You don't seem to have a public IPv4 address at all. Your ISP has several public addresses that it uses to NAT outbound connections from its users. In such a situation a user (i.e. you) doesn't get a public address and can therefore not accept any inbound connections for e.g. you camera. Your internet connection is outbound-only.
This is something people will have to get used to. The world is running out of unassigned IPv4 addresses, so sharing IPv4 addresses amongst multiple customers will become the norm. Technologies such as Carrier Grade NAT (NAT at the ISP level) and DS-Lite (NAT at the ISP level where IPv4 traffic is tunnelled over IPv6) will be outbound-only. Running your own service (web, camera, mail) will be impossible on such connections. If MAP is used (no NAT at the ISP level, IPv4 addresses are shared and a user gets a number of UDP and TCP ports) the user can use the given ports for NAT and inbound services.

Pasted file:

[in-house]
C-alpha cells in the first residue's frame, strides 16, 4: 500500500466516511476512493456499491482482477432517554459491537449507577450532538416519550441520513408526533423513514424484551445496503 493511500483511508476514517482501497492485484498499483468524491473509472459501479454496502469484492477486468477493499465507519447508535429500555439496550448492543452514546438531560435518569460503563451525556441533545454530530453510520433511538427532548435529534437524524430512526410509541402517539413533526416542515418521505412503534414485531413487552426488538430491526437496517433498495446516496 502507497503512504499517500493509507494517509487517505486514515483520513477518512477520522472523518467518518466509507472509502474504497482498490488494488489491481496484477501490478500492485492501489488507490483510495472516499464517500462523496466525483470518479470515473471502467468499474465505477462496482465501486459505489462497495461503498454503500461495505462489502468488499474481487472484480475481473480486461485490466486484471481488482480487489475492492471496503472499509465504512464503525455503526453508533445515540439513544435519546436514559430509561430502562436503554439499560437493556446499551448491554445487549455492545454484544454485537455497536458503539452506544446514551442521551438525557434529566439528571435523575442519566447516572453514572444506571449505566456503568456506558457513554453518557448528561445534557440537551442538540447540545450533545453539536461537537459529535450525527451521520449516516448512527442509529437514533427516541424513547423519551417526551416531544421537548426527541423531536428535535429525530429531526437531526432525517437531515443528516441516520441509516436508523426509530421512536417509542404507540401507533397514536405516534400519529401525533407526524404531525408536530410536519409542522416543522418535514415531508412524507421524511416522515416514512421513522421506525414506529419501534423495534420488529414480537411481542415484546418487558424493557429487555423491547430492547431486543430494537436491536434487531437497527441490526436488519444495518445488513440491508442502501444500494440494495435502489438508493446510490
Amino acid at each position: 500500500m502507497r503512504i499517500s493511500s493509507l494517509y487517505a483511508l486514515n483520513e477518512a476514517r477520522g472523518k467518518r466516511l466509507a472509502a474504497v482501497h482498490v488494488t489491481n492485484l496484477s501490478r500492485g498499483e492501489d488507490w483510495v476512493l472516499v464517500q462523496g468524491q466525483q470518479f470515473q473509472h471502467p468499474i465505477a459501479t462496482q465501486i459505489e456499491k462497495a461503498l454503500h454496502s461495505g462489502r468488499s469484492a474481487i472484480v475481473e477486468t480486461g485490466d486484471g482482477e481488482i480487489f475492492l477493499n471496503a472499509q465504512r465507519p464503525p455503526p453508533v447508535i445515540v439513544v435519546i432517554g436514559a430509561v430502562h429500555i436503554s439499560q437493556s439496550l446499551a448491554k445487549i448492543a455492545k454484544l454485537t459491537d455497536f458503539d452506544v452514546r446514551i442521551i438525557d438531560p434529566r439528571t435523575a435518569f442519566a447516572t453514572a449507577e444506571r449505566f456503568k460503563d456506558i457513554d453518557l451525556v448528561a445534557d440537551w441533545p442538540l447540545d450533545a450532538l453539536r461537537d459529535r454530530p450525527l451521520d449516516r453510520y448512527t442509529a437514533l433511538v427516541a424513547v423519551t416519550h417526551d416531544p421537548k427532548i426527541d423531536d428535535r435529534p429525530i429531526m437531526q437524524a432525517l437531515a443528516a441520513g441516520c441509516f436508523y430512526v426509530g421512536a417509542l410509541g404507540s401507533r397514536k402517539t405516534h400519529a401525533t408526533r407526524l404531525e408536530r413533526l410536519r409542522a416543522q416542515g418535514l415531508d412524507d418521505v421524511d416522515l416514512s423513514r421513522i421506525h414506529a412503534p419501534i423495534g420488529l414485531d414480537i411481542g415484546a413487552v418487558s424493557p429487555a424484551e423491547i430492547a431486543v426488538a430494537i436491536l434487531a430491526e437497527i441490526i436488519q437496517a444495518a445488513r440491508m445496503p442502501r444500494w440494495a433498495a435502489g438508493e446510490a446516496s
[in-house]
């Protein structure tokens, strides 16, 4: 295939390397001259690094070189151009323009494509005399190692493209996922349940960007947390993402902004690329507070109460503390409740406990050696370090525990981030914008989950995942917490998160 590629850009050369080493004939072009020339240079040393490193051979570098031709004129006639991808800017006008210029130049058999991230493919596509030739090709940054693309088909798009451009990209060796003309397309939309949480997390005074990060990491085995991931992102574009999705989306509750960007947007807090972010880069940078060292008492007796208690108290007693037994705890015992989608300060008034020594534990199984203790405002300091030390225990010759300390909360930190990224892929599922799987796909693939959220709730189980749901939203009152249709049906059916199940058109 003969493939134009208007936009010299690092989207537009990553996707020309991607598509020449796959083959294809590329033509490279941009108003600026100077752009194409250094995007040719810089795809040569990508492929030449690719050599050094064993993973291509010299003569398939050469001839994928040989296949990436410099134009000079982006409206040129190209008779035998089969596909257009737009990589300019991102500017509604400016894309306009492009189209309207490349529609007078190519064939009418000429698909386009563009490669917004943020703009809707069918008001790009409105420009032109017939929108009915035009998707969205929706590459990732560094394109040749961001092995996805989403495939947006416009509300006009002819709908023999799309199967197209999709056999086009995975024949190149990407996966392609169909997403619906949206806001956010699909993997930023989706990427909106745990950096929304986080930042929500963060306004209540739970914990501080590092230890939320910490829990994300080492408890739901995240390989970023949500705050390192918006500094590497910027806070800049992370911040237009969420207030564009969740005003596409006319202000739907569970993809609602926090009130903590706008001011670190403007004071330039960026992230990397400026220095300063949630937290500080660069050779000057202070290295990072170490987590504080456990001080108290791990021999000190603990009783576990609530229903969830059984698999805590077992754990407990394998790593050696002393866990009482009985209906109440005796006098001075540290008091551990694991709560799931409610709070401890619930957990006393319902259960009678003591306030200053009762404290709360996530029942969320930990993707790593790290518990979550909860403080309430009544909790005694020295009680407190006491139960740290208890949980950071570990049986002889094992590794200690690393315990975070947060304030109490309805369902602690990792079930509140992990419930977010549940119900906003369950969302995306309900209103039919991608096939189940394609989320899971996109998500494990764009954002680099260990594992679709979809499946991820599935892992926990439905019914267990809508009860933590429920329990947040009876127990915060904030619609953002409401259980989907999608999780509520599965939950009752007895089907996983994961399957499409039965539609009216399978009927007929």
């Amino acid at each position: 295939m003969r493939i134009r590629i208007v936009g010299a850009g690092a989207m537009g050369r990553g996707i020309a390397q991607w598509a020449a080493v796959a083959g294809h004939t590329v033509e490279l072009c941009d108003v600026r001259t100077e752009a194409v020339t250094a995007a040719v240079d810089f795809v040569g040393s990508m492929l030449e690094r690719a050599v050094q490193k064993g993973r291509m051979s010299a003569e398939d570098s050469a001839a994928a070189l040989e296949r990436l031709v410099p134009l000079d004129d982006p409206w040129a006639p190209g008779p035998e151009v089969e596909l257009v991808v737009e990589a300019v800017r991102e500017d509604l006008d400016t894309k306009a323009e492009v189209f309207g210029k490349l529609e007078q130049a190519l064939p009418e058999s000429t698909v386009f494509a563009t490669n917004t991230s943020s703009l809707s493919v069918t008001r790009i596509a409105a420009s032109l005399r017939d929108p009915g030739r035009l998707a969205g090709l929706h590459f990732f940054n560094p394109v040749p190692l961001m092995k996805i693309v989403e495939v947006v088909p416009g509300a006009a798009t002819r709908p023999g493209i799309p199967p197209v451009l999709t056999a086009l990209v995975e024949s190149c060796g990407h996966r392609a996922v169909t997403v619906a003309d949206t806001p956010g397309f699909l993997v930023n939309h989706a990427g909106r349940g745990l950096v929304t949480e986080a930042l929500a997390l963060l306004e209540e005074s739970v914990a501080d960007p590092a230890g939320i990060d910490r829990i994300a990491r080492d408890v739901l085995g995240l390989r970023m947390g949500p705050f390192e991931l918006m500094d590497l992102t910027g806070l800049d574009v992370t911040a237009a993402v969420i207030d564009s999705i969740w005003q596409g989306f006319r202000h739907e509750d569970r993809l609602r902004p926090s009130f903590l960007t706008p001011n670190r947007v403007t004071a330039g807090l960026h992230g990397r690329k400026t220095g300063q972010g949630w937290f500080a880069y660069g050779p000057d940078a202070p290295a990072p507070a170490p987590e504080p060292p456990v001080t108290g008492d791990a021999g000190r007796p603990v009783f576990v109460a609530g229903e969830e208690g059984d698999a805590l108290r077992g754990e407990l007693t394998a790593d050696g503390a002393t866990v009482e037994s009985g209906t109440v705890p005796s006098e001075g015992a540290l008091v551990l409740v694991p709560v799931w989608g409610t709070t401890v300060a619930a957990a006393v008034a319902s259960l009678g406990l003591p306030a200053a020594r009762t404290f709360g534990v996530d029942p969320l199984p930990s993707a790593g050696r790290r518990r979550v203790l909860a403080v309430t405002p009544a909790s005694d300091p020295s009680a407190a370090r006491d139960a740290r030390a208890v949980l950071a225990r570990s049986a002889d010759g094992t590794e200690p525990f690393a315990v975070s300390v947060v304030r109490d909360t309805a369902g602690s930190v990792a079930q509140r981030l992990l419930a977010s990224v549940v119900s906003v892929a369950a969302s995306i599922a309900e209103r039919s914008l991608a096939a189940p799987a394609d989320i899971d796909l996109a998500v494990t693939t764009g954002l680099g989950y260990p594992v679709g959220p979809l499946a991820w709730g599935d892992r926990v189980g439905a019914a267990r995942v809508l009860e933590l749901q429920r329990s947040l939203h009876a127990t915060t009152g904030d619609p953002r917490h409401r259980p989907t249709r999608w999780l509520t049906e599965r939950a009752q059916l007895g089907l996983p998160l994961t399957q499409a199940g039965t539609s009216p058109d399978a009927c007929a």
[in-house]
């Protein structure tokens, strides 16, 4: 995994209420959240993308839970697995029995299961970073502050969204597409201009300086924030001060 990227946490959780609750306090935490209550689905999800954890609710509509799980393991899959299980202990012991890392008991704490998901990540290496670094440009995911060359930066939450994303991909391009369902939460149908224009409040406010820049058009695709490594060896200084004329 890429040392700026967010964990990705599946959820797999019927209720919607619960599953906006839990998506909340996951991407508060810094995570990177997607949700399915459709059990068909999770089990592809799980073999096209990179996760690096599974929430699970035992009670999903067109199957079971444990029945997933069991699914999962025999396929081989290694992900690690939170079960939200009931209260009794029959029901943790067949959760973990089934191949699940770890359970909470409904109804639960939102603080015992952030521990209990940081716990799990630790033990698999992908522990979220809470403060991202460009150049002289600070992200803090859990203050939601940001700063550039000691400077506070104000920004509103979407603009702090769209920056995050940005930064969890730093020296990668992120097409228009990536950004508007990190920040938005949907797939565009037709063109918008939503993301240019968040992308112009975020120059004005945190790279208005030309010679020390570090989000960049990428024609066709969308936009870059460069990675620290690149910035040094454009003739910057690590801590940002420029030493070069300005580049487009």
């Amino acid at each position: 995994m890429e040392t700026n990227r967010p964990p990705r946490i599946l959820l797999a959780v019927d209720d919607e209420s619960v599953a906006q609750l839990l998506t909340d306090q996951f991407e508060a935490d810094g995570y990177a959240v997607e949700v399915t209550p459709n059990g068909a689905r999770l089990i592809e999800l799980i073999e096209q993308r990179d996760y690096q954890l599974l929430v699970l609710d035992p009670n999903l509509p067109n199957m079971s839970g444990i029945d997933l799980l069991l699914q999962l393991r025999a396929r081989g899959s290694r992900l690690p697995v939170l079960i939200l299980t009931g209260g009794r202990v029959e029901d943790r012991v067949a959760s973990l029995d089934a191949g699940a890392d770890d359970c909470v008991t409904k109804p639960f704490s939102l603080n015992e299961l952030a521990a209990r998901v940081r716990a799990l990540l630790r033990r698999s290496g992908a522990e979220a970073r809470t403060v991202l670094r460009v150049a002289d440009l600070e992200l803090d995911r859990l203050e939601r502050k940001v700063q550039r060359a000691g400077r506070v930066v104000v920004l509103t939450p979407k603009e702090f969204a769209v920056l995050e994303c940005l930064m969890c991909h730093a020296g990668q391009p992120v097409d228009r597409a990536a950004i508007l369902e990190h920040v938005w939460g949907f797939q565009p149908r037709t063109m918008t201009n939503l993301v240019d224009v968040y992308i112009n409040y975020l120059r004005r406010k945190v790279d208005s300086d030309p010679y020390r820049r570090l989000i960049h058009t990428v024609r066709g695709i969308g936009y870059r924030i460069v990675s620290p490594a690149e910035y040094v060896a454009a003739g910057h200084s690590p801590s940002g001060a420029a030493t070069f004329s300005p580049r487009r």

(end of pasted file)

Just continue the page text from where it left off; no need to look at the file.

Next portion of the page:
The only way to keep the internet 'open' so that everybody has full connectivity, for inbound and outbound connections using whatever protocol they want, is to use IPv6. The world is slowly moving in that direction. If you look at Google's IPv6 statistics you can see that IPv6 adoption is growing exponentially.
If you run into problems such as described in this question the best thing you can do is to push for IPv6 adoption everywhere: your home ISP, your mobile provider, your office etc. Otherwise we'll end up in a situation where e.g. having a home camera reachable from the internet will become technically impossible.